Outside activists successfully pushed Clinton during the primaries, too. For example, after a town hall event last November, a 350.org activist pressed her to make a statement on whether she believed ExxonMobil should be investigated over whether it misled investors about the risks that climate change. (“Yes, yes, they should,” she replied.)
Still, nobody could prod Clinton into responding to what’s often regarded as the single most important question of climate policy: carbon emissions.
Unlike Sanders and Obama, Clinton has not called for putting a price on carbon dioxide emissions in 2016 — either through a carbon tax, which seeks to discourage fossil fuel consumption the same way cigarette taxes discourage smoking, or a cap-and-trade scheme, under which polluters buy and sell the right to emit greenhouse gases.
“We have talked to her people about it,” Michael Brune, executive director of the Sierra Club, told BuzzFeed News. The environmental organization endorsed Clinton in June and worked with her campaign before the convention to shape the Democratic platform. “Clinton hasn't ruled any of those steps out, but she's not putting that — at least not yet — at the center of her strategy on climate.”
Asked why climate has dropped from her talking points, Brune points to her new competitor.
“I think she feels that the contrast between her and Donald Trump's candidacy is the largest contrast there has ever been in a presidential election,” he said.
In other words: She doesn’t have to worry about voters who care about climate going for Trump.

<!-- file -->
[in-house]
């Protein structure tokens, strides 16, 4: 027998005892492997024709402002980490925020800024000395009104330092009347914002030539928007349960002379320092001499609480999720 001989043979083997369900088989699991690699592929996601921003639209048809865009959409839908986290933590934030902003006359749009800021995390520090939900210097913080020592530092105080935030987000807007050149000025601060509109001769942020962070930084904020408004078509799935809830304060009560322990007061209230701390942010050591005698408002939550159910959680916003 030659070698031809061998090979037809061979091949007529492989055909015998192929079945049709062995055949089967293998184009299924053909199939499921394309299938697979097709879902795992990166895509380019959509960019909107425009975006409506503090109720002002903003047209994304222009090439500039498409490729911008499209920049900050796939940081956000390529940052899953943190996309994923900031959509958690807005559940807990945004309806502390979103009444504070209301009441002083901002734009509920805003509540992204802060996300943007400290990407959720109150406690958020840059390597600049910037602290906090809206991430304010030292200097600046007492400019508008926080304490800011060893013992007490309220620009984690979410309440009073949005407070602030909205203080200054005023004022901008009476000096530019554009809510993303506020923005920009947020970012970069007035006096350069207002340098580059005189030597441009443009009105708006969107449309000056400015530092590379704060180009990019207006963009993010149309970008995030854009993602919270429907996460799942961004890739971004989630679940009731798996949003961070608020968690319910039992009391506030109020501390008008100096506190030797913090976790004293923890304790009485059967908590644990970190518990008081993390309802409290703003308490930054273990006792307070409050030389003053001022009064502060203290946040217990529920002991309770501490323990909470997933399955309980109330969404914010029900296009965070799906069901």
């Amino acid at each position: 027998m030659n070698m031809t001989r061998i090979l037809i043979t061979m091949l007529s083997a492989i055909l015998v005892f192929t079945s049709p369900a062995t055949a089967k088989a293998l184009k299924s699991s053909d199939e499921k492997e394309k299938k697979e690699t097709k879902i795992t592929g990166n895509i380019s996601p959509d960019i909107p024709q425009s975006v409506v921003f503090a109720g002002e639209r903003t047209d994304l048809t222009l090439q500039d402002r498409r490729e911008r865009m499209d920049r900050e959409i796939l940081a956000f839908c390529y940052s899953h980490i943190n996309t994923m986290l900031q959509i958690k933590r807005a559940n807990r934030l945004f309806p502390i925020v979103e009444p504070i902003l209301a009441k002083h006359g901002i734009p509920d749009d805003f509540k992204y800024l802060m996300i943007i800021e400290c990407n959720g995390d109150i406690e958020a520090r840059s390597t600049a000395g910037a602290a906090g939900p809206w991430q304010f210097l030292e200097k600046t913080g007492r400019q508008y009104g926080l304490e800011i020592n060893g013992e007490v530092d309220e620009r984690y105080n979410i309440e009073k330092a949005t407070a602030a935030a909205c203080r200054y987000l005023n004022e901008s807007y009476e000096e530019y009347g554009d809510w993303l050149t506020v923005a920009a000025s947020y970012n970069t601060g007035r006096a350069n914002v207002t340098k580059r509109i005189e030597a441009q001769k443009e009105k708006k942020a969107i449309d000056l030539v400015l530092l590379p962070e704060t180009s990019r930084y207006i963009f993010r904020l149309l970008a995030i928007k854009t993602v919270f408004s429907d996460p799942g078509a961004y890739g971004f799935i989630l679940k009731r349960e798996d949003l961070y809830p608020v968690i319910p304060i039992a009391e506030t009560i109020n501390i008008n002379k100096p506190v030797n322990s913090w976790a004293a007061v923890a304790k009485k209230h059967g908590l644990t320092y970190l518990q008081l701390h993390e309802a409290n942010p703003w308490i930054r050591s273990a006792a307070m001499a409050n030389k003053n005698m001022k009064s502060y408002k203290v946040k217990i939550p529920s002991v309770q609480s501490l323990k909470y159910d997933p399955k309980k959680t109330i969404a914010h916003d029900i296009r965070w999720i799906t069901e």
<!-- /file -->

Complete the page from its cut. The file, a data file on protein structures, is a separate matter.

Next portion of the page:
It makes political sense, observers say, that Clinton would avoid talking about a carbon tax, since she’s trying to court more moderate Republicans who can’t stomach Trump. Coming out in favor of a carbon tax would give Trump a way of bashing her for wanting to raise the cost of living on Americans.
At pre-convention meetings in June, Sanders delegates tried but narrowly failed to get their party to adopt a carbon tax or a ban on fracking. (Pricing carbon eventually made the party platform, while a halt on fracking did not.)
While Clinton seems to be losing interest in climate, Americans are more invested than ever. According to Gallup, 64% of US respondents said they were worried about global warming, compared to 55% in 2012. The same trend is seen in surveys from Pew, which found that 45% of people in the US call climate change a “serious problem” — an eight-point jump from 2010.
And, although the 2015 Pew polls showed that Democrats support action on climate change more than Republicans do, about half of all Republicans said they supported limiting greenhouse gas emissions — a view miles away from the GOP nominee.
The environmental community is still holding out hope that moderators of the three upcoming debates, the first of which will be held on Monday, will ask the candidates about climate — unlike the questioners of the 2012 debates, who never brought it up.
“Right before Superstorm Sandy, which was just such an example of what climate change can contribute to, climate change was not really in those debates,” Cassady Craighill, a spokeswoman for Greenpeace, told BuzzFeed News.
Perhaps Monday’s debate — coming a month after Louisiana’s unprecedented deluge, also linked to climate change — will bring it back into the forefront. “I think people would really like to see more of it,” she said.
Dino Grandoni is a science reporter for BuzzFeed News and is based in New York. Contact this reporter at firstname.lastname@example.org
Contact Dino Grandoni at email@example.com.